Confronting the odds: cancer clinical trials

Clinical Trials Day
Presenting at Clinical Trials Day, from left: Study Coordinators from the Cancer Research Program Inna Zhylina and Kriti Arora, with Maryyam Azam, Clinical Research Coordinator at the Lady Davis Institute.

Nearly one in two Canadians will be diagnosed with cancer in their lifetime. According to Statistics Canada, of those diagnosed, one in four will die, making it the leading cause of death in the country.

Clinical trials are a gateway to accelerating improvements in cancer care and to changing these statistics over time. The odds for success of clinical trials rise as more cancer patients participate in them.

Throughout Quebec, hundreds of clinical trials in oncology are underway at any given time for many types of cancer, such as neurological, hematological, breast or lung. Trials test a variety of elements in cancer care, including new drug candidates, new drug combinations, alternate treatment techniques or patient management approaches.

The Quebec Clinical Research Organization in Cancer (Q-CROC) raised awareness on the importance of clinical trials. Patients and visitors at the Jewish General Hospital (JGH) Segal Cancer Centre learned how clinical trials work and why participation is crucial.

“We want to inform cancer patients about options other than chemotherapy or what has already been approved by Health Canada,” says Maryyam Azam, a Clinical Research Coordinator at the Lady Davis Institute who took part in Clinical Trials Day. “Specifically for patients with rare diseases, advanced cancer, or undergoing treatments that are no longer working, clinical trials can be an option.”

Q-CROC is a not-for-profit organization that brings together more than a dozen healthcare centres across the province, including CIUSSS West-Central Montreal, to form a clinical research network in oncology. Part of their mandate is to provide patients with information on clinical trials taking place within its affiliated healthcare centres.

“I think people should really consider participating in a clinical trial. It’s something that may work or prolong your life,” contends Zehra Aslan, who took part in a clinical trial at the Segal Cancer Centre, following her doctor’s recommendation. Immunotherapy had proved ineffective for her.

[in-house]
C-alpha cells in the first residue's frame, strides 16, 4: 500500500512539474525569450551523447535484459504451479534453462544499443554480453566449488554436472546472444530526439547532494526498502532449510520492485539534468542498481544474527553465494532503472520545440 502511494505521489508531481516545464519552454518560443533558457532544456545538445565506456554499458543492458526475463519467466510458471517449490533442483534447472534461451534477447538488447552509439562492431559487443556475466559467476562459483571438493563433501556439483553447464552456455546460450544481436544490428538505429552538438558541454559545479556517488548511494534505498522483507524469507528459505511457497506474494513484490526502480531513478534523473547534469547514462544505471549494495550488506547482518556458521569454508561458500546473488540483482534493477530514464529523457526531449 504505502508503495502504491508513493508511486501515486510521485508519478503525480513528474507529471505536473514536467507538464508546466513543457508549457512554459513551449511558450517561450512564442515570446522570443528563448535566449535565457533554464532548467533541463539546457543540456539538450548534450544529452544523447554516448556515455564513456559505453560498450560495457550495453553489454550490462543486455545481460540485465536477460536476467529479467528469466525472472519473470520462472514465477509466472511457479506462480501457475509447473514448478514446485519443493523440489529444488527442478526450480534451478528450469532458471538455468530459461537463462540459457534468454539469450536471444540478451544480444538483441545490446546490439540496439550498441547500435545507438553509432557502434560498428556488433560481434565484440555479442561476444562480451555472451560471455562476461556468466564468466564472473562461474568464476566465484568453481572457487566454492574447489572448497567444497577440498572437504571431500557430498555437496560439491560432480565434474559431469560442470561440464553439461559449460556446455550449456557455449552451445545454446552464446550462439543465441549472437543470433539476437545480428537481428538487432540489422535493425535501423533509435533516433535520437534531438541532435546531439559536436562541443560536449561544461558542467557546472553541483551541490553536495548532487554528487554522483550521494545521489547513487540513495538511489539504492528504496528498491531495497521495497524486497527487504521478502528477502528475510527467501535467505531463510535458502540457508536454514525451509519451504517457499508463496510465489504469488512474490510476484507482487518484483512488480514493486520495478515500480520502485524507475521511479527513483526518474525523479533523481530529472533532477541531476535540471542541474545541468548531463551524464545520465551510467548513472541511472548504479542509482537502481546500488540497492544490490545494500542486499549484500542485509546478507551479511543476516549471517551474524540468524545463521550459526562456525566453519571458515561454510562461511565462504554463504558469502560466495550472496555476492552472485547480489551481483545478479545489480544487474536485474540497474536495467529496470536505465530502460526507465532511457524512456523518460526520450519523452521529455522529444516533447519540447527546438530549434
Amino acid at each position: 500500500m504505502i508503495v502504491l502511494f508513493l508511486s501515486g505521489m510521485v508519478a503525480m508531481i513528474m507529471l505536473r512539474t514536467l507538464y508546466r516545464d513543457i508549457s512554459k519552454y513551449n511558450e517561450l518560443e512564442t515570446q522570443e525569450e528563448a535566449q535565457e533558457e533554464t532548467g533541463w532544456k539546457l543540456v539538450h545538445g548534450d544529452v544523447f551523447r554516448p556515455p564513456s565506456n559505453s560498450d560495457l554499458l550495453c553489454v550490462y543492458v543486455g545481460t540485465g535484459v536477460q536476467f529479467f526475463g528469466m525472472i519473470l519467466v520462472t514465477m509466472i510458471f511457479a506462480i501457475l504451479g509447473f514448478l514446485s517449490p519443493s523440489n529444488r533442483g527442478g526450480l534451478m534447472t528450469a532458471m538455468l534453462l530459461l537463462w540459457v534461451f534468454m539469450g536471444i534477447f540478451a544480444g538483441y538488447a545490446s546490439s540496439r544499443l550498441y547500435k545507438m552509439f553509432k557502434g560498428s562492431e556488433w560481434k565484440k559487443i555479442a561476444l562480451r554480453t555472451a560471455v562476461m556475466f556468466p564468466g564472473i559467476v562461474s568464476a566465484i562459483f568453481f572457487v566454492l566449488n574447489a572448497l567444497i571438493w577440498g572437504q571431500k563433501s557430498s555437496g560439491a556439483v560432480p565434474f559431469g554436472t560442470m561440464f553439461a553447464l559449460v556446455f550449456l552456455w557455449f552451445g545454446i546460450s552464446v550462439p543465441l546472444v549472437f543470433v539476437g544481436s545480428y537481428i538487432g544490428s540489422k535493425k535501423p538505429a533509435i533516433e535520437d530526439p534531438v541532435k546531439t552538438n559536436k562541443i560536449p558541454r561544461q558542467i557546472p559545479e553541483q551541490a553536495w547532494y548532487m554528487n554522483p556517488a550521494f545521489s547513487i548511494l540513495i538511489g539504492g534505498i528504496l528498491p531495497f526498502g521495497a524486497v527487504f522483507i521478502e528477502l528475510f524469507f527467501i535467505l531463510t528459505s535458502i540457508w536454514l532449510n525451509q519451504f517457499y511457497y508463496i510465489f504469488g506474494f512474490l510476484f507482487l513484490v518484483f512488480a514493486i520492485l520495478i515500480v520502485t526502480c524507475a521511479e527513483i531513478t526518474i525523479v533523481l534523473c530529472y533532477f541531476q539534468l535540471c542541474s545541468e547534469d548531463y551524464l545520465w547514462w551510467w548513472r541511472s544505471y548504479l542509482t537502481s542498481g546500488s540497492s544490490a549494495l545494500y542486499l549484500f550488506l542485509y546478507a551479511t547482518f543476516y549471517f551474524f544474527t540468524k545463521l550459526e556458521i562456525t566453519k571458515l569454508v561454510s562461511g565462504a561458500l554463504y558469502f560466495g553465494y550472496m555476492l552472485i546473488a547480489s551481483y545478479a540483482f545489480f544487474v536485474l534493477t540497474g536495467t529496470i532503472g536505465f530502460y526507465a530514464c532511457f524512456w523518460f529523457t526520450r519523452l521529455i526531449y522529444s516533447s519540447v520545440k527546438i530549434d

“I got a lot of help and support,” she said. “You don’t feel like a guinea pig.”

However, it is not uncommon for patients to back away from clinical trials precisely out of this very fear of feeling like an experiment. Ms. Azam emphasized that trials give patients an opportunity to be very closely monitored. They can also decide to opt out at any time. At the JGH, more than 10 per cent of patients have been recruited into clinical trials.

“Health Canada requires rigorous testing of these promising agents and drugs,” Ms. Azam said. “To see if they work, we need patients. If we don’t have patients, we can’t get them on the market.”

“If we want to help the future generations, this is the best we can do,” adds Ms. Aslan.

Q-CROC hosted kiosks at other hospitals in the province for Clinical Trials Day, including the Montreal Children’s Hospital and the CHU Sainte-Justine. Next year, the Segal Cancer Centre plans to participate again, to continue shedding light on the importance of clinical trials.

“Our main message is that we’re here,” says Ms. Azam. “If your treatment is not working, we want to make you aware that these trials exist.”

Cancer patients who are interested in learning more about clinical trials may speak directly to their doctor about their eligibility and options, or consult